Questions about using TLC5940s w/ strip LED's

This is a mix of hardware and software questions, if it belongs more in programming, feel free to move…

First the hardware - application and questions…

I’m working on building some side lighting arrays for use on my power chair - I’ve seriously modified it, so I want to take off the manufacturer’s badges on the fenders, and replace them with a bunch of LED strips. The size of the badge recess dictates 8 strips of 6 5050 RGB LED’s on each side. They are “dumb” strips that control all the LED’s in a strip, not individually addressable, so I get 24 channels per side. The strips are 12V automotive strips, with resistors built into them, and each LED channel draws between 30 and 40 mA according to the bench supply I tested them on. 40ma x 16 channels = 640ma with all the channels on full, which should be well within the working range of a TLC5940, especially since I’m planning on having the strips cycling through colors so they won’t ever all be on at the same time…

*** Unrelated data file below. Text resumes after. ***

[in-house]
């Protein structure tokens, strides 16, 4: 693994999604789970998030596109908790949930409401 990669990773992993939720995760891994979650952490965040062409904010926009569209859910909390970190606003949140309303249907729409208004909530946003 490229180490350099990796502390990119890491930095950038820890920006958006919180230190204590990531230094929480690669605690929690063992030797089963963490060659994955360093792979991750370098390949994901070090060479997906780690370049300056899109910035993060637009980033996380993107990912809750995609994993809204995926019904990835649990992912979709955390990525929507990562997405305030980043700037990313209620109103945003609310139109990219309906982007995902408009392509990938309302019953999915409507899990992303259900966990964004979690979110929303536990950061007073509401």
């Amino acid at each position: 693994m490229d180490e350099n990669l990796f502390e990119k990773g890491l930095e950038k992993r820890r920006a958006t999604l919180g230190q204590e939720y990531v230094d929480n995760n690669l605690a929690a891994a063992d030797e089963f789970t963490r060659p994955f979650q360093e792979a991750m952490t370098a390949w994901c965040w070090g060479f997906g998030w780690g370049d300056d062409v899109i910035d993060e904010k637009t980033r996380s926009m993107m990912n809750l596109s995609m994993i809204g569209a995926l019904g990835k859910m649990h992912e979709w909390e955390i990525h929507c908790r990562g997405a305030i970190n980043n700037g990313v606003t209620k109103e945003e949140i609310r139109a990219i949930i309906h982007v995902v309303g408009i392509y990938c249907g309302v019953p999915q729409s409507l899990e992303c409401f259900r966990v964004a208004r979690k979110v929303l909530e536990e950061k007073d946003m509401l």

Power will be 12V from the lighting output on the chair controller, though right now I’m using an 11V 2.3A laptop supply brick for development. I’m running the 12V through a 7805 regulator to make power for the Arduino and the TLC5940’s. I may switch that to a DC-DC buck board eventually, not sure if I’d save enough power to justify it though… The rest of the 12V goes to the common lead on the strips.

Since I have two blocks of 24 channels each, I’m planning on using 4 TLC 5940’s as I don’t want to have to run 25 drive wires for the second set around the chair. I plan to have the Arduino and 2 TLC’s in one fender, and run a control cable (probably using CAT5 ethernet wire, since it has about the right number of conductors, and is small and flexible) to the second two TLC’s in the other fender, which will keep the wiring to the LED strips as short as possible. The control cable would probably carry everything but the 12V power for the LED’s. Are there any special considerations I’d need to do circuit wise to drive over that cable (probably 2-3 feet long)